Description: We demonstrate that exterior complex scaling (ECS) can be used to impose outgoing wave boundary conditions exactly on solutions of the time-dependent Schrodinger equation for atoms in intense electromagnetic pulses using finite grid methods. The procedure is formally exact when applied in the appropriate gauge and is demonstrated in a calculation of high harmonic generation in which multiphoton resonances are seen for long pulse durations. However, we also demonstrate that while the application of ECS in this way is formally exact, numerical error can appear for long time propagations that can only be controlled by extending the finite grid. A mathematical analysis of the origins of that numerical error, illustrated with an analytically solvable model, is also given.
Date: September 8, 2009
Creator: Tao, Liang; Vanroose, Wim; Reps, Brian; Rescigno, Thomas N. & McCurdy, C. William
Partner: UNT Libraries Government Documents Department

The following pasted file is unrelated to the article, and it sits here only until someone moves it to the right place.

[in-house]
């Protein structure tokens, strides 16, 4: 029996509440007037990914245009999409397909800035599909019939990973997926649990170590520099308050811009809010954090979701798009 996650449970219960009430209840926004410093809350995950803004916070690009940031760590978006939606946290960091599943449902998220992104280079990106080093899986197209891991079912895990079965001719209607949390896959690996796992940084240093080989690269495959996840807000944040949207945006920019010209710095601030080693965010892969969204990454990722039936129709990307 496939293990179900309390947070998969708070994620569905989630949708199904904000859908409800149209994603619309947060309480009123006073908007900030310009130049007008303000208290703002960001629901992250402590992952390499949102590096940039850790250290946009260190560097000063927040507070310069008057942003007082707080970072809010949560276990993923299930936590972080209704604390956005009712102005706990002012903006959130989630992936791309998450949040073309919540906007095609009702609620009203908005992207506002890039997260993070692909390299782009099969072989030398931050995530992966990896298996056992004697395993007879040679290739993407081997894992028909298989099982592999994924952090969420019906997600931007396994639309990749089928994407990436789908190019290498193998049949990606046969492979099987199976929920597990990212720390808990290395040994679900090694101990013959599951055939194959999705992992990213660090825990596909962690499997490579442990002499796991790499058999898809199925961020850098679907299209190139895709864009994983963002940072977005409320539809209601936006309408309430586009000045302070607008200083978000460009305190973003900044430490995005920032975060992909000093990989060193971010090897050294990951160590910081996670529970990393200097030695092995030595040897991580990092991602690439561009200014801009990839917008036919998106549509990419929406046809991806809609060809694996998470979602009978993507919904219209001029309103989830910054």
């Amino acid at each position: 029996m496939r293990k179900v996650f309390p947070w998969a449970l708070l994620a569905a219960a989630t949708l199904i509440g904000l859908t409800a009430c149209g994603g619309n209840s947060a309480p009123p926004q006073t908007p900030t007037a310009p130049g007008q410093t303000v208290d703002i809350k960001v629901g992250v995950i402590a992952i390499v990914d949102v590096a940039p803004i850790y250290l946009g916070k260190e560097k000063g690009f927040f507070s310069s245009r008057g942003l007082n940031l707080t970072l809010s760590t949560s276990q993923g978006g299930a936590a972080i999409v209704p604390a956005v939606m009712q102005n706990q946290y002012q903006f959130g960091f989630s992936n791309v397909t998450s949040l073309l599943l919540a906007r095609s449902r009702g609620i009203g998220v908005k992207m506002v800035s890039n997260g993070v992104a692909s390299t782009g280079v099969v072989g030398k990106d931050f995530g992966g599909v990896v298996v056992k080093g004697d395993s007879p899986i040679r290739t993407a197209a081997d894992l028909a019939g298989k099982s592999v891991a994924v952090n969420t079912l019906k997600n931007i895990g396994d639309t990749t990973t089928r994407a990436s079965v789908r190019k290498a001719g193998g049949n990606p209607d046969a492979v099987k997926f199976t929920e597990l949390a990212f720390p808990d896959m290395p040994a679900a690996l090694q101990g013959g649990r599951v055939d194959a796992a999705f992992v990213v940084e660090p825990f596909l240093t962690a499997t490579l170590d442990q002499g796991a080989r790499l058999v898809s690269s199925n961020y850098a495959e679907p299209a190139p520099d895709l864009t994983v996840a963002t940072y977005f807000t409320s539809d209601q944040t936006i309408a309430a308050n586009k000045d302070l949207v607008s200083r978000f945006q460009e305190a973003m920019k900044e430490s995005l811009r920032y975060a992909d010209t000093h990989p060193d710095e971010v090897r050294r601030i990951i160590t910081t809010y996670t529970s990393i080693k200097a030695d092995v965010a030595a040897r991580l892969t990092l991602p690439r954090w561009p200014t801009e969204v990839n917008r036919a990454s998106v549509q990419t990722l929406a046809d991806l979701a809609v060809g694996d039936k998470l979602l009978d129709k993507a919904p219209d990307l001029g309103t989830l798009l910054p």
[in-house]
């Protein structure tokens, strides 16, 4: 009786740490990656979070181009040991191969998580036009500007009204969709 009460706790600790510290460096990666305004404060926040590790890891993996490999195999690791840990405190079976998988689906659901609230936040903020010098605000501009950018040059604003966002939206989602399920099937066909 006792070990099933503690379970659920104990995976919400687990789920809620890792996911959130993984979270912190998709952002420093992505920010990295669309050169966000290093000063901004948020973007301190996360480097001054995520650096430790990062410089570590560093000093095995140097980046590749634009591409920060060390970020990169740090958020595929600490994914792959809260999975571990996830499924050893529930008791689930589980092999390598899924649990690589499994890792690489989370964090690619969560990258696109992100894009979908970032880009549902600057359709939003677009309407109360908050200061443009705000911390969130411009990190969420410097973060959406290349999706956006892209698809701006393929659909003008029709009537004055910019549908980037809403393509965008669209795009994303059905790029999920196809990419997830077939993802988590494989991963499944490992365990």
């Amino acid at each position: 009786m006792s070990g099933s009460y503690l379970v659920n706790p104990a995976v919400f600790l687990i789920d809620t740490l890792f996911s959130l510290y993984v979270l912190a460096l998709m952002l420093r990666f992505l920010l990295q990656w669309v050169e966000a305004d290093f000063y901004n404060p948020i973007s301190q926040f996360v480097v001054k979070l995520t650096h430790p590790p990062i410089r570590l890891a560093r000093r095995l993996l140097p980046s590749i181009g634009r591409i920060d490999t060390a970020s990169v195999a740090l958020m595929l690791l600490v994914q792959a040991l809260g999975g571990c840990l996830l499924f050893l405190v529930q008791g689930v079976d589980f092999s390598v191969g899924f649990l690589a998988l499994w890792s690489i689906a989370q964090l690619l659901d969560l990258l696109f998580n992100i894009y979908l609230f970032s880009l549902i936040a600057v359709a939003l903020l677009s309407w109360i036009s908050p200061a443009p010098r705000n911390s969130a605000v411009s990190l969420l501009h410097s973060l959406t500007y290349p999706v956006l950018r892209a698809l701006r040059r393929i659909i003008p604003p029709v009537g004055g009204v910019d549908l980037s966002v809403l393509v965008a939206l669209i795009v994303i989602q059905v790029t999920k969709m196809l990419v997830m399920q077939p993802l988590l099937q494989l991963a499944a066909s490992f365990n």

An Analysis of Shot Noise Propagation and Amplificationin Harmonic Cascade FELs

Description: The harmonic generation process in a harmonic cascade (HC) FEL is subject to noise degradation which is proportional to the square of the total harmonic order. In this paper, we study the shot noise evolution in the first-stage modulator and radiator of a HC FEL that produces the dominant noise contributions. We derive the effective input noise for a modulator operating in the low-gain regime, and analyze the radiator noise for a density-modulated beam. The significance of these noise sources in different harmonic cascade designs is also discussed.
Date: December 11, 2006
Creator: Huang, Z.